La Dra. Olga Lucía Sarmiento nos comparte un nuevo artículo donde participó llamado "Our Voice in a rural community: empowering Colombian adolescents to advocate for school community well-being through citizen science".
Santa Ana is home to an Afro-descendant rural population of the island of Barú in Cartagena, Colombia. While a popular area for tourism, Santa Ana’s population is affected by multidimensional poverty, precarious work conditions, homelessness, broken streets and sewer systems, limited quality education, and a lack of recreation and sport spaces. While Santa Ana’s Community Action Board aims to unify efforts and resources to solve these problems, the state’s capacity to meet the requirements of the Board is limited.
We evaluated the relationship between healthy lifestyles and characteristics of Santa Ana’s school using the Our Voice Citizen Science Research Method. This systemic approach combines information and communication technologies with group facilitation to empower adolescents to: 1) collect and discuss data about factors in their local environments that facilitate or hinder well-being within their school community; 2) identify relevant local stakeholders who could help to address the issues identified; and 3) advocate collectively for local improvements to support increased well-being at a community level.
Eleven citizen scientists ages 13 to 17 years from the science club of Institución Educativa Santa Ana were recruited and together conducted 11 walks within the school to collect data about the facilitators and barriers to student well-being. They identified barriers to well-being related to school infrastructure, furniture, bathrooms, and sense of belonging. They then advocated with school stakeholders and reached agreements on concrete actions to address identified barriers, including fostering a culture among students of caring for school property and presenting their findings to the community action board. This methodology allowed the community to realize how students can become agents of change and take collective action when motivated by solution-oriented methodologies such as Our Voice. Project ripple effects, including greater empowerment and participation in collective actions by students, also were observed.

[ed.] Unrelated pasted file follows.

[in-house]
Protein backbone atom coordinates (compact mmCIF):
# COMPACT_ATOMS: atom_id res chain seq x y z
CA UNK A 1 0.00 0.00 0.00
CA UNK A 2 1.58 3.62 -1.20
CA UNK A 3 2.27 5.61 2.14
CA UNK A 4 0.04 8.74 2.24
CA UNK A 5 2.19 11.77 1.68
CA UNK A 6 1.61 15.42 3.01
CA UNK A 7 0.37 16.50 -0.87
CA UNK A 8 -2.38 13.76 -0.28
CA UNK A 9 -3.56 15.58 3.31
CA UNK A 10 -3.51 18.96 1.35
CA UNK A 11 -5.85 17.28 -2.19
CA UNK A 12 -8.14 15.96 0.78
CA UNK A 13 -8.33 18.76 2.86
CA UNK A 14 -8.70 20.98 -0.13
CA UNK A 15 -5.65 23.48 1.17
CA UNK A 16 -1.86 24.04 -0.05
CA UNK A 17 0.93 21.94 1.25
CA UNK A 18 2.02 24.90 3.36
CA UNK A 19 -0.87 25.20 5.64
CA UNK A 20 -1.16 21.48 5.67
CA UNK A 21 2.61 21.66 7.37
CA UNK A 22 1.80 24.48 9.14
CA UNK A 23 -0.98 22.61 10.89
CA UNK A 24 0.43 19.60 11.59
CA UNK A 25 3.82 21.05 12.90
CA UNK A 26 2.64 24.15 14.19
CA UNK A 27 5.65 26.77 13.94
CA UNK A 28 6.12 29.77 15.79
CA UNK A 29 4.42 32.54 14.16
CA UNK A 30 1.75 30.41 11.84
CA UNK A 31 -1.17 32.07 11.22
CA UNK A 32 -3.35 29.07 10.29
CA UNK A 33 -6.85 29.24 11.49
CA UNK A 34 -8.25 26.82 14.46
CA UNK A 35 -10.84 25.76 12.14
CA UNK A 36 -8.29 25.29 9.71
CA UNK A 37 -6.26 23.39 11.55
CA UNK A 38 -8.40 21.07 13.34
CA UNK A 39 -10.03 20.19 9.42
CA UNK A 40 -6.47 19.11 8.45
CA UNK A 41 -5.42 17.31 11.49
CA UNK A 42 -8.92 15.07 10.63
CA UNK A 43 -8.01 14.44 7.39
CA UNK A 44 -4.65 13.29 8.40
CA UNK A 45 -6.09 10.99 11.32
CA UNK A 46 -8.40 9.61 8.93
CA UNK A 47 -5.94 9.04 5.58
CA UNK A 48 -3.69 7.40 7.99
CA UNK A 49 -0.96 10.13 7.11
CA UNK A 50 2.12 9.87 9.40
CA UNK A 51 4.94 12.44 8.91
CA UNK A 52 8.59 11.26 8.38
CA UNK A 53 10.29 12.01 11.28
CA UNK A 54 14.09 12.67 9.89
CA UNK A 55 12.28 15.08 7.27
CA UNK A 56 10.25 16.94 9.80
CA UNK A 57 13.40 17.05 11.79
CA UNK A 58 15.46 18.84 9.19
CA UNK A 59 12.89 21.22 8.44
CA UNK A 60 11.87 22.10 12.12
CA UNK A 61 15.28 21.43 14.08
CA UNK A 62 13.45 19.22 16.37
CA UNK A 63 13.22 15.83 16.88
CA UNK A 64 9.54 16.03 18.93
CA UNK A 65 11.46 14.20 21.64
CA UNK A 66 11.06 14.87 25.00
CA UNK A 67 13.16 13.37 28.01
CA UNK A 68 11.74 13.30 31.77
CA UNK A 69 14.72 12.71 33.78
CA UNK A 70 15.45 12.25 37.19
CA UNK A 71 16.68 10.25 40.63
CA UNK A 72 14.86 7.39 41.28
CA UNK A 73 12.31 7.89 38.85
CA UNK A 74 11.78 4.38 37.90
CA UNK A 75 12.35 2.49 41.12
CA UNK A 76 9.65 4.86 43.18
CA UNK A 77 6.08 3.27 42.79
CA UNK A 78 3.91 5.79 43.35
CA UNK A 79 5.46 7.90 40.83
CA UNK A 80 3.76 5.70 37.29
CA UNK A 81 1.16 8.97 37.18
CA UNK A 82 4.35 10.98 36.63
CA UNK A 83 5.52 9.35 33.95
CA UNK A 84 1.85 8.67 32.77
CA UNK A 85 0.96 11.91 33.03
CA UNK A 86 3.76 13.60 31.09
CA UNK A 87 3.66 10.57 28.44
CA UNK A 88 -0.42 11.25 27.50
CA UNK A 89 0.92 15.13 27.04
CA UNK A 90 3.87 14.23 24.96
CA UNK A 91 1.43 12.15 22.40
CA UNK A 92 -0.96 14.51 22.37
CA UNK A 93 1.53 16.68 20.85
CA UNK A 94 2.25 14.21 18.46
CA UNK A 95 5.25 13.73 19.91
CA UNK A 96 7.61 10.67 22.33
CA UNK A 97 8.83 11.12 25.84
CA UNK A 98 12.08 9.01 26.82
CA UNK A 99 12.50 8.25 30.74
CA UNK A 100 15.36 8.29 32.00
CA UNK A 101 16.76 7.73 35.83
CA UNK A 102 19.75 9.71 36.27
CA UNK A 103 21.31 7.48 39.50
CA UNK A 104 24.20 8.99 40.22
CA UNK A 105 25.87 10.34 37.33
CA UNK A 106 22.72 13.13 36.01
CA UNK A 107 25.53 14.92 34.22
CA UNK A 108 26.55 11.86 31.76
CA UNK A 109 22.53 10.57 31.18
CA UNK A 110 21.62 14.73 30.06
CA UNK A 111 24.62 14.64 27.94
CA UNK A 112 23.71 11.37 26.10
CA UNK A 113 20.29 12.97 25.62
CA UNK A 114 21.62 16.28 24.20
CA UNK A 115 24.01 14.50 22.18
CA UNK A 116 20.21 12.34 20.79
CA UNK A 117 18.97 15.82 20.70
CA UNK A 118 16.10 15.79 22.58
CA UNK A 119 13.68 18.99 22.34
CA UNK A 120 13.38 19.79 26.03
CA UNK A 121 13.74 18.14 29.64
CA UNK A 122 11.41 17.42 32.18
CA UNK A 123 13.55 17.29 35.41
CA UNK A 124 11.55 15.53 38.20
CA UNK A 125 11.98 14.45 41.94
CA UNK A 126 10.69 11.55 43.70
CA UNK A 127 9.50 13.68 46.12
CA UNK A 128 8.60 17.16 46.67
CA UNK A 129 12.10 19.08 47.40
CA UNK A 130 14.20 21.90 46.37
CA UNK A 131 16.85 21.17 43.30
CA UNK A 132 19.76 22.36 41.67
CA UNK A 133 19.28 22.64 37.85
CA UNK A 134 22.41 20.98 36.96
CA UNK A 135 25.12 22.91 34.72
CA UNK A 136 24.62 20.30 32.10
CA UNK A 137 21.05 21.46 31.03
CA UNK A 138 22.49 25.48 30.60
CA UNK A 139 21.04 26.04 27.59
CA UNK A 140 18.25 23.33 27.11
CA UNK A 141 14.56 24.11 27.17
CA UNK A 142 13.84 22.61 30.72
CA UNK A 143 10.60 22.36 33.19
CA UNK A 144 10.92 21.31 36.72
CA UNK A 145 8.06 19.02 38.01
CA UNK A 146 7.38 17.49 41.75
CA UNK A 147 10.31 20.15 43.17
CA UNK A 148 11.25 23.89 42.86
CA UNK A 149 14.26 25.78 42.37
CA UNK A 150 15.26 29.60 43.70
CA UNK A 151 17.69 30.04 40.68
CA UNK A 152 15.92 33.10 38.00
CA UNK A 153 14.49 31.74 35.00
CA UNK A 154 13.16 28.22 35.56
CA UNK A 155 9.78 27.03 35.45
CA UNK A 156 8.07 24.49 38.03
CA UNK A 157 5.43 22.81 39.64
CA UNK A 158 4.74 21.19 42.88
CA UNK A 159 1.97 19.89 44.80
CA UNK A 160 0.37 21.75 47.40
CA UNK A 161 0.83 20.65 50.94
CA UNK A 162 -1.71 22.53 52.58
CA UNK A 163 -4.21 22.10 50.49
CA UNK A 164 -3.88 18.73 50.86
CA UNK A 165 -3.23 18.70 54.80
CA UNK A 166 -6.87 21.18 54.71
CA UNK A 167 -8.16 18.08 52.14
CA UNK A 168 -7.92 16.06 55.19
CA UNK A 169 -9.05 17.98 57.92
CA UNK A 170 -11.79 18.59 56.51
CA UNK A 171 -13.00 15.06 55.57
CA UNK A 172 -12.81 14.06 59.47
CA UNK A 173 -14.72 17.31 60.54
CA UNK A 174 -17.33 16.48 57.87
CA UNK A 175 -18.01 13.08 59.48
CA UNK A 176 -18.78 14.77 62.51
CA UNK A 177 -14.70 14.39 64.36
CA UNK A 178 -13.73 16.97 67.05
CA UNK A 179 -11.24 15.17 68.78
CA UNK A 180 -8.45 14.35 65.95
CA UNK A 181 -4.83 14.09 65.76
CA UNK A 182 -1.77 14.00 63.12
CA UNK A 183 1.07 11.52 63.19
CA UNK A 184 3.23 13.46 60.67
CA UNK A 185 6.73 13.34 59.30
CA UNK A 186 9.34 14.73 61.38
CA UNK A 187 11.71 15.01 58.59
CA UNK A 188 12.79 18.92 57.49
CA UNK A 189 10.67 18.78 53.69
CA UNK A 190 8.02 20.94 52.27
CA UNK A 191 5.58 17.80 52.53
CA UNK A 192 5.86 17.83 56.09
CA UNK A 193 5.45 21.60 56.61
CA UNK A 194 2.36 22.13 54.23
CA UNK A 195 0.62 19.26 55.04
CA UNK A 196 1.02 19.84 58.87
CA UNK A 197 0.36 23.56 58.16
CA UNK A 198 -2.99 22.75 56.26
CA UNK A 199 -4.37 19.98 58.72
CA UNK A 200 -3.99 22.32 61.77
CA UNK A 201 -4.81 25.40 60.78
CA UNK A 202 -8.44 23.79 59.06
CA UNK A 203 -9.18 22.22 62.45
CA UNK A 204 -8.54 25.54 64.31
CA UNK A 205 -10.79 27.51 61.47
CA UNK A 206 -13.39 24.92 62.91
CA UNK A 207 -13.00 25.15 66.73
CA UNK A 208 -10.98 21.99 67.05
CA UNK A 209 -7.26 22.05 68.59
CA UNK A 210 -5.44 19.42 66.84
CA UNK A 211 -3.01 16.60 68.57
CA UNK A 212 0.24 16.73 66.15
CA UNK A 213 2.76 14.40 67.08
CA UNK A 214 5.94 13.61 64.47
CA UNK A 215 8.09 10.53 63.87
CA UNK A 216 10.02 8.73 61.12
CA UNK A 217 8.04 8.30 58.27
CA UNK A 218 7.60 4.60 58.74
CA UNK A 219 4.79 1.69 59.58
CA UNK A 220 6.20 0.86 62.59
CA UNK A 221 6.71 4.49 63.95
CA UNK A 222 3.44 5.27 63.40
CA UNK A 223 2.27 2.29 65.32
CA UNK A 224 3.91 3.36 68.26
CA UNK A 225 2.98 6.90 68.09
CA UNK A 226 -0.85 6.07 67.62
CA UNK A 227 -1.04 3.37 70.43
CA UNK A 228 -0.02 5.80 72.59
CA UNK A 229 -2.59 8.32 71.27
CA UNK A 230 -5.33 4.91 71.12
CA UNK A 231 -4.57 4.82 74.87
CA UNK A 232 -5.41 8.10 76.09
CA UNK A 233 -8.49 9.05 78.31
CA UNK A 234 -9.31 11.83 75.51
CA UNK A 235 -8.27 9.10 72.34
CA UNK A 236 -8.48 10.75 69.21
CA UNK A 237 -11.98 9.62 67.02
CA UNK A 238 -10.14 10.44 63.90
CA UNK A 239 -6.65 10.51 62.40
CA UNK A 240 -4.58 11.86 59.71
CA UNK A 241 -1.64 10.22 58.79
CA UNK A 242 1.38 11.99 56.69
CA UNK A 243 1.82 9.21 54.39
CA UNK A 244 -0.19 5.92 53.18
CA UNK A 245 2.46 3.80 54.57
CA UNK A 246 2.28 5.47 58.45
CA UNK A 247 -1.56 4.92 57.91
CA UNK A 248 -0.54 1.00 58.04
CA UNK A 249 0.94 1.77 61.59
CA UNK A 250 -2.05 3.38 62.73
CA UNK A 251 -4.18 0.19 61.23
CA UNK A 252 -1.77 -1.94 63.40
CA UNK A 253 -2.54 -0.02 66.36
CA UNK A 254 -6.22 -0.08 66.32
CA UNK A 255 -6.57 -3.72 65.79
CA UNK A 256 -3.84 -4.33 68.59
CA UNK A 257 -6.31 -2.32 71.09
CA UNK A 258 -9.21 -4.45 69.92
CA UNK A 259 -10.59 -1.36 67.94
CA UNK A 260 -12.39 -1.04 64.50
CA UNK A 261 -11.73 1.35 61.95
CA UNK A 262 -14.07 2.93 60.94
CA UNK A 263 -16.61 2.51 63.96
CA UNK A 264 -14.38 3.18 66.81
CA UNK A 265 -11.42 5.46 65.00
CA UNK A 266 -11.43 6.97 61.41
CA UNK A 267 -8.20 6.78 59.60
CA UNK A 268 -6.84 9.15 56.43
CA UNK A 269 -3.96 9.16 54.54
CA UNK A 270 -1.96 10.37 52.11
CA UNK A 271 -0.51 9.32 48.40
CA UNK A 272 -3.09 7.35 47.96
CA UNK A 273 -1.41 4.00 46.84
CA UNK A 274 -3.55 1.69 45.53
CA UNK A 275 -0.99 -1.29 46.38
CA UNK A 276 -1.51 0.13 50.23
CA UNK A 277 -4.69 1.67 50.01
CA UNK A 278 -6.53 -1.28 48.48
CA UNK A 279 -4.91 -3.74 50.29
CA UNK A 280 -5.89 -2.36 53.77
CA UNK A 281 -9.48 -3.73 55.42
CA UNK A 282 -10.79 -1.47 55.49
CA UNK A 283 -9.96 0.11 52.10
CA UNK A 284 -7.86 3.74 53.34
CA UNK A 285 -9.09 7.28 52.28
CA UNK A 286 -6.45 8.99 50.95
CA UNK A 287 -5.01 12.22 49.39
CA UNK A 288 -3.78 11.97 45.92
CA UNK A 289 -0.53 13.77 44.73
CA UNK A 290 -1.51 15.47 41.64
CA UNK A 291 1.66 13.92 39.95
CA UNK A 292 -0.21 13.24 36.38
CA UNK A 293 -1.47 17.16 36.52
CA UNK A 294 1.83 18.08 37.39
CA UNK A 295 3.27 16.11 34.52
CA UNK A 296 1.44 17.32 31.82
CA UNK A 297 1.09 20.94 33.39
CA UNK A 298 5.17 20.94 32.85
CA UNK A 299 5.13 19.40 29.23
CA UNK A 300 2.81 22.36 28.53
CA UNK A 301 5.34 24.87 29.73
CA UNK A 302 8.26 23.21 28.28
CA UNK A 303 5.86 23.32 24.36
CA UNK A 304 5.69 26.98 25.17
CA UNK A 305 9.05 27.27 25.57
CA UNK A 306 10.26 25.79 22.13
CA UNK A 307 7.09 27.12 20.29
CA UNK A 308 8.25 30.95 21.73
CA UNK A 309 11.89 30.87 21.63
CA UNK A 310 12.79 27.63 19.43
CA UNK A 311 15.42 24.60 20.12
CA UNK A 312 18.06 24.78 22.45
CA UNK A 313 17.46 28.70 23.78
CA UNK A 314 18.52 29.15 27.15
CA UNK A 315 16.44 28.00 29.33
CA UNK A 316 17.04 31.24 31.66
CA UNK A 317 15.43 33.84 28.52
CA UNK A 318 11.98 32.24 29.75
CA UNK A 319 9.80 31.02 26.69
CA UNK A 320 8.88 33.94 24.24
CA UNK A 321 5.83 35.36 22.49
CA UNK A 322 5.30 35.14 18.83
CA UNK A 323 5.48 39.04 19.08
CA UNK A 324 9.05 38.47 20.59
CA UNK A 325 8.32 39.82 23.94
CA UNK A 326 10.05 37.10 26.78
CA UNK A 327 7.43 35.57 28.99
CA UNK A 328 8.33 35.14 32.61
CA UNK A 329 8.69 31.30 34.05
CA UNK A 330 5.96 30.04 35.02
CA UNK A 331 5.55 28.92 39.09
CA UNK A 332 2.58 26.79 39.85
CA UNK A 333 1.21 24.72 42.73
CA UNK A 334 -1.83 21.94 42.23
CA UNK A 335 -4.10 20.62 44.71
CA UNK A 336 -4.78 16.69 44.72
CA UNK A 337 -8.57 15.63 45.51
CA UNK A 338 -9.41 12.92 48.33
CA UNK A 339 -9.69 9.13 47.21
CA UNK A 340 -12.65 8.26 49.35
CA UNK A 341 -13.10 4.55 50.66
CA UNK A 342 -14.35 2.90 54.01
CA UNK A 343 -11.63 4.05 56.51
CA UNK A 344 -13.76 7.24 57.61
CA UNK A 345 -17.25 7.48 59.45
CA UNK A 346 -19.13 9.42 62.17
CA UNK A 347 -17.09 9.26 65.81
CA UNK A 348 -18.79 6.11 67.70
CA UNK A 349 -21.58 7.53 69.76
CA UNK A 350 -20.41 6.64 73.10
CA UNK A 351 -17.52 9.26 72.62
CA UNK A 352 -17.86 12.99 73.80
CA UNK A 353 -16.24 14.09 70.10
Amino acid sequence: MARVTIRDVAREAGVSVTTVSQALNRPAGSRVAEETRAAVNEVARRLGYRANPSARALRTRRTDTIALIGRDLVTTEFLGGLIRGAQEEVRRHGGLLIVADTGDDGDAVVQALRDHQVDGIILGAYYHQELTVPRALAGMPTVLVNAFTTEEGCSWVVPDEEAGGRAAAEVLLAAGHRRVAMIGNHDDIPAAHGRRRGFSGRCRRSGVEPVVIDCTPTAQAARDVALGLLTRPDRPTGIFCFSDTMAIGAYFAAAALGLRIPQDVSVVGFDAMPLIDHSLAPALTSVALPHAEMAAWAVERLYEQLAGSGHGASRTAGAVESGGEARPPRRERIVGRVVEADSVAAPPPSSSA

This study underscores the importance of the school’s built environment in the well-being of students in rural areas. The Our Voice method provided the opportunity to inform school-based interventions, and promoted ripple effects that expanded productive dialogue to the community level and generated systemic actions involving actors outside of the school community.